Karam CEO’s speech on Syria at the Islamic Society of North America’s 52nd Conference in Chicago

On the need for a no fly zone to protect civilians and reverse the Syrian exodus

I’m very honored to be here today speaking to you — the Islamic Society of North America — about my home country, Syria.

My name is Lina Sergie Attar and I am the co-founder of a non profit organization called Karam Foundation which is dedicated to building a better future for Syria.

I stand in front of you today not only with these Syrian voices of leadership next to me, but also with the book of the names of the first 100,000 Syrian martyrs. We have lost over 200,000 people since 2011. This is what 200,000 thousand names look like. How many more people need to die before the world takes action?

Syrians have become a spectacle of suffering and loss — shared in real time.

Last Wednesday, another horrific image went viral. A toddler boy, 3-year-old Aylan Kurdi, washed up facedown on a sandy beach in Bodrum, Turkey. His mother had dressed him in a bright red t-shirt, navy shorts, and sturdy shoes — dressed for a journey to a better future. But little Aylan, his 5-year-old brother Galip and his mother Rehan, along with 9 other people on the same boat were not granted safe passage.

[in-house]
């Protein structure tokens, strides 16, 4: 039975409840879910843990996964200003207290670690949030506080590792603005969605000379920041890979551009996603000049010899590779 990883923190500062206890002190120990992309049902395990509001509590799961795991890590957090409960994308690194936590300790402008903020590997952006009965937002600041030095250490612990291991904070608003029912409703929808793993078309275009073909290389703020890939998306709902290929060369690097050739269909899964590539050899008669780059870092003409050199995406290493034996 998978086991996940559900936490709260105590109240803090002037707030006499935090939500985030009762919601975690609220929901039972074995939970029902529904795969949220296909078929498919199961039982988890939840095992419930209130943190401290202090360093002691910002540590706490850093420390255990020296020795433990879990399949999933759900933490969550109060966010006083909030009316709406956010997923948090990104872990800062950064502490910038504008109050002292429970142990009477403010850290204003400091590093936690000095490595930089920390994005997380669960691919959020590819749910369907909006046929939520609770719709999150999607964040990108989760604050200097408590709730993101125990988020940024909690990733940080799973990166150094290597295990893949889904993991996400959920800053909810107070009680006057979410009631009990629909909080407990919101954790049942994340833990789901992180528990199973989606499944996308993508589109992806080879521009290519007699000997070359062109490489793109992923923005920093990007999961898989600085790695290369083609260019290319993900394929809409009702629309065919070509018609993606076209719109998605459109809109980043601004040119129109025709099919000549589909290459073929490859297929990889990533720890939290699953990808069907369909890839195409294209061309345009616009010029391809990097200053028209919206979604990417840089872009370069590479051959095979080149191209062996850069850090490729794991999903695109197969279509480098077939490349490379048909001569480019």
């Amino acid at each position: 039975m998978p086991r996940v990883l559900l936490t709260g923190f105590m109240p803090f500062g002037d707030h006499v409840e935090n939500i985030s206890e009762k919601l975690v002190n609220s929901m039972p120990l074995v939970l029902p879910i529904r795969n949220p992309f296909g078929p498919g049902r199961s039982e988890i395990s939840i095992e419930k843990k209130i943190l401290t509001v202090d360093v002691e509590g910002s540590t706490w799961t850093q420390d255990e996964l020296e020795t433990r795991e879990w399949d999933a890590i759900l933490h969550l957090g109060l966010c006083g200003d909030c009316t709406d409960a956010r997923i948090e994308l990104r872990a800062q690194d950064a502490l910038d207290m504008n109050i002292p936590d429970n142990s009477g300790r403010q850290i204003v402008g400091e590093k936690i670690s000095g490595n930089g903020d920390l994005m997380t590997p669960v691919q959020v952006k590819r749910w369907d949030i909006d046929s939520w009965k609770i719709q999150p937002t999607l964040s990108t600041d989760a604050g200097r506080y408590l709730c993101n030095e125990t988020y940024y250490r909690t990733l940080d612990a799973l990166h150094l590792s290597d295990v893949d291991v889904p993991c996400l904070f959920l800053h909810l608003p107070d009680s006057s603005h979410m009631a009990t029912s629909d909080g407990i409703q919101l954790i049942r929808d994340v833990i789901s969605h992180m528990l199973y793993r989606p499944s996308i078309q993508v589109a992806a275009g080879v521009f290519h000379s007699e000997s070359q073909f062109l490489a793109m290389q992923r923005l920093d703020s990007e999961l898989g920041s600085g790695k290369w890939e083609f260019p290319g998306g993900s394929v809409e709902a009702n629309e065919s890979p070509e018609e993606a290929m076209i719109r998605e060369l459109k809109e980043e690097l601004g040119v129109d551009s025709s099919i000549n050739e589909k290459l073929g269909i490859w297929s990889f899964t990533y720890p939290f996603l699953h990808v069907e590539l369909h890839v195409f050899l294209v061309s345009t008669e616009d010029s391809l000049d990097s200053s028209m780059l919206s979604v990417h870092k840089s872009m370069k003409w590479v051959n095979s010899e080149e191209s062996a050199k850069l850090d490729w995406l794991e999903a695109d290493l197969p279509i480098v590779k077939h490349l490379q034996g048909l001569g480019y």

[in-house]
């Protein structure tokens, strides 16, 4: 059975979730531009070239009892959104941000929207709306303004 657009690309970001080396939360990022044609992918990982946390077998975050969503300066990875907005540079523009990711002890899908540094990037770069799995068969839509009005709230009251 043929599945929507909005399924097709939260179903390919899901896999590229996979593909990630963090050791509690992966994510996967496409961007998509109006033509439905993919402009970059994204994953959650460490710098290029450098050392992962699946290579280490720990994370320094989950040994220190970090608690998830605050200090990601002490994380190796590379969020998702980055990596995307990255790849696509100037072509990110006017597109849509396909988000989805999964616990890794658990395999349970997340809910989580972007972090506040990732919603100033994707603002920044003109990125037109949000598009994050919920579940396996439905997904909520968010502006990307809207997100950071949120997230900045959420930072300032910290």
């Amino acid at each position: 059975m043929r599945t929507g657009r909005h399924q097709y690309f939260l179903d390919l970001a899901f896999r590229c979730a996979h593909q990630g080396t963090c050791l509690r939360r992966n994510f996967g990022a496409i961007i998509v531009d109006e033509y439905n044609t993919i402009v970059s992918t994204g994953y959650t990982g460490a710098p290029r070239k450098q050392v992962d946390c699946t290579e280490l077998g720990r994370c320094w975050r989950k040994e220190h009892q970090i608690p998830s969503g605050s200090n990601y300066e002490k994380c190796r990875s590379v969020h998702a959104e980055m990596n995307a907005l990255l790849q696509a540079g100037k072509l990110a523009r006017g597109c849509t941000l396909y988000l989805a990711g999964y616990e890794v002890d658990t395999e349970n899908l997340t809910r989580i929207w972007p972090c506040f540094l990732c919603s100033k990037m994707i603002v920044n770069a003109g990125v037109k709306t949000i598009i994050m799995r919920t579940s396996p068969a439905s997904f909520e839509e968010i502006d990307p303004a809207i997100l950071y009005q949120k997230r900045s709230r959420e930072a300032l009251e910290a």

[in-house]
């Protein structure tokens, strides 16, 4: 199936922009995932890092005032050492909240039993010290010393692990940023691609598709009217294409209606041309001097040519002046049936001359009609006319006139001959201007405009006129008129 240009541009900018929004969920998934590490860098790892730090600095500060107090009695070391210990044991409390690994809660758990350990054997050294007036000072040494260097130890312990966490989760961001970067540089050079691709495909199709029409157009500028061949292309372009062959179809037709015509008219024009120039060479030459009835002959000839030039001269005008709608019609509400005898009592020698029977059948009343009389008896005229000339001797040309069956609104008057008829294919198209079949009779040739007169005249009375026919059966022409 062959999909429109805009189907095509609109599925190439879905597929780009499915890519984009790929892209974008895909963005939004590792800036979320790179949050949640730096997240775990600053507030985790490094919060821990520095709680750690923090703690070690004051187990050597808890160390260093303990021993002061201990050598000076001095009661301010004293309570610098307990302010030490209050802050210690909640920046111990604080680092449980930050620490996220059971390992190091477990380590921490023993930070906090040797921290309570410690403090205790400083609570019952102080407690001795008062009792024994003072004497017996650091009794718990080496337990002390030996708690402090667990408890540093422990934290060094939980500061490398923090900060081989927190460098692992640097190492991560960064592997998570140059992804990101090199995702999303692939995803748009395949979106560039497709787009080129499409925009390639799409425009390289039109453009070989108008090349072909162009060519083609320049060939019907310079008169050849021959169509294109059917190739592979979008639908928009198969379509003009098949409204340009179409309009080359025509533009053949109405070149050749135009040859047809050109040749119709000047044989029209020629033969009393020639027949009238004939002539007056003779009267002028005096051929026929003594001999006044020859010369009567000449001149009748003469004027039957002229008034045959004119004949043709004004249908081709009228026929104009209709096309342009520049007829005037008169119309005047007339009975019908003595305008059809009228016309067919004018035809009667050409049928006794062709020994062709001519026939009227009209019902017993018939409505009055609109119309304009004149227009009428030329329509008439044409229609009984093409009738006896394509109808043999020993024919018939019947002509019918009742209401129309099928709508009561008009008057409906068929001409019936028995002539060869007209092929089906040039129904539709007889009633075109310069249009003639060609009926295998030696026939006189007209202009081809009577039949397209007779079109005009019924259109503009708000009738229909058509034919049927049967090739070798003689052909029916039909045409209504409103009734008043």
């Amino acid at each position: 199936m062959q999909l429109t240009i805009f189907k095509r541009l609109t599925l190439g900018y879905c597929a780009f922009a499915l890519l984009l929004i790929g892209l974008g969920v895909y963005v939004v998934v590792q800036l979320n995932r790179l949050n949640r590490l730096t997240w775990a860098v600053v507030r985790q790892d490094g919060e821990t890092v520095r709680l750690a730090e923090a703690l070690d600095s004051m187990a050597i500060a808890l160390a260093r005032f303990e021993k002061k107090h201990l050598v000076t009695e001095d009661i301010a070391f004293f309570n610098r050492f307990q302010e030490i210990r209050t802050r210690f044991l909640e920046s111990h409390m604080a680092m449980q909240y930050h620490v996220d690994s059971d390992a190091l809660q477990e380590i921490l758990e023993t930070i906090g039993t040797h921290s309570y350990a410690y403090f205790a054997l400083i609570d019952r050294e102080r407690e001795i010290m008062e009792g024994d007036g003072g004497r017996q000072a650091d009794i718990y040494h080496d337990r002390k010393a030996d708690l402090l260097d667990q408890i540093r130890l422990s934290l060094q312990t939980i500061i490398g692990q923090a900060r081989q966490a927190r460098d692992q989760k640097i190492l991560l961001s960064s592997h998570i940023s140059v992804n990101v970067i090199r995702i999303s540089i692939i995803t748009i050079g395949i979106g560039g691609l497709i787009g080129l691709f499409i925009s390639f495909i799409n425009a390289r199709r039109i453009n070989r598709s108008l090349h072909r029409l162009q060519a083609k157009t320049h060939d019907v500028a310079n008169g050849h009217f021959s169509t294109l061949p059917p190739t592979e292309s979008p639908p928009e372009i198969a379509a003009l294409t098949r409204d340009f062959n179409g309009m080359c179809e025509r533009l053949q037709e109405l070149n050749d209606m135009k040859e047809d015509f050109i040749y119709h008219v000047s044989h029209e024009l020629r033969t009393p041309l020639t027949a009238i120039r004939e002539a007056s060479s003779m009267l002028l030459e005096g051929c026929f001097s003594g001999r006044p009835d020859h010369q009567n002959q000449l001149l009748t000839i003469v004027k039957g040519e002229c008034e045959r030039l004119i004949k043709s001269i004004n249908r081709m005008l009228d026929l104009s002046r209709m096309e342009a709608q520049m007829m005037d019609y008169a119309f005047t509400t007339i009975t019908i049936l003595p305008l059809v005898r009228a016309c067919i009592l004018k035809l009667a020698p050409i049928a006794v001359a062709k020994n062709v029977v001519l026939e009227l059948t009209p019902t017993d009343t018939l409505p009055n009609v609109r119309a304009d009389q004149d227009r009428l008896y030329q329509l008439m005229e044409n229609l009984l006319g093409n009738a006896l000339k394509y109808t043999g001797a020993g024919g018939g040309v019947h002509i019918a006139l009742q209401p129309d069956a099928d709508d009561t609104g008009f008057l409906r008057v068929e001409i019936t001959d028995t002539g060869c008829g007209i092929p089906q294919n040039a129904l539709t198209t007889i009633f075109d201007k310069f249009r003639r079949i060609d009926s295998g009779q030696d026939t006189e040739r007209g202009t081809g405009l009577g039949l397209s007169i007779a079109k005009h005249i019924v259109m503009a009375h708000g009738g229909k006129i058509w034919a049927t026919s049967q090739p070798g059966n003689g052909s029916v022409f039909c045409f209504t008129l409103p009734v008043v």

Today, almost half of the Syrian population has been displaced as a result of the brutality of the Assad regime and the violence of ISIS and Al Qaida. 11 million people no longer live in their homes. 4 million of them are refugees in neighboring countries. Thousands of refugees have embarked on harrowing “death routes” across sea and land.

The world’s attention is now focused on the growing “migrant” crisis that confronts Europe. The media narratives often omit an honest answer to the question: “Why ARE there so many Syrian refugees?” Instead, they use ambiguous phrases, like “raging civil war,” “it’s so complicated,” “there are no good guys left in Syria,” “they are fleeing the ‘violence,’” and worse, blaming the entire crisis on ISIS.

Syrian refugees are not the result of a natural disaster! You cannot abstract them into a purely humanitarian package. Every Syrian refugee is a refugee because of the international, political and military decisions and failures that empowered and chose the Assad regime over the Syrian people’s will.

When I was a little girl, living in upstate New York, my father told me about a land far away, Syria’s neighbor, where a people had been kicked out of their homes and forced to leave their country. Palestine, he said, Palestine, holding my finger on a spot the map with another name on it. He told me the Palestinians left their homes with nothing but their keys — small pieces of metal — proof that they would someday return home.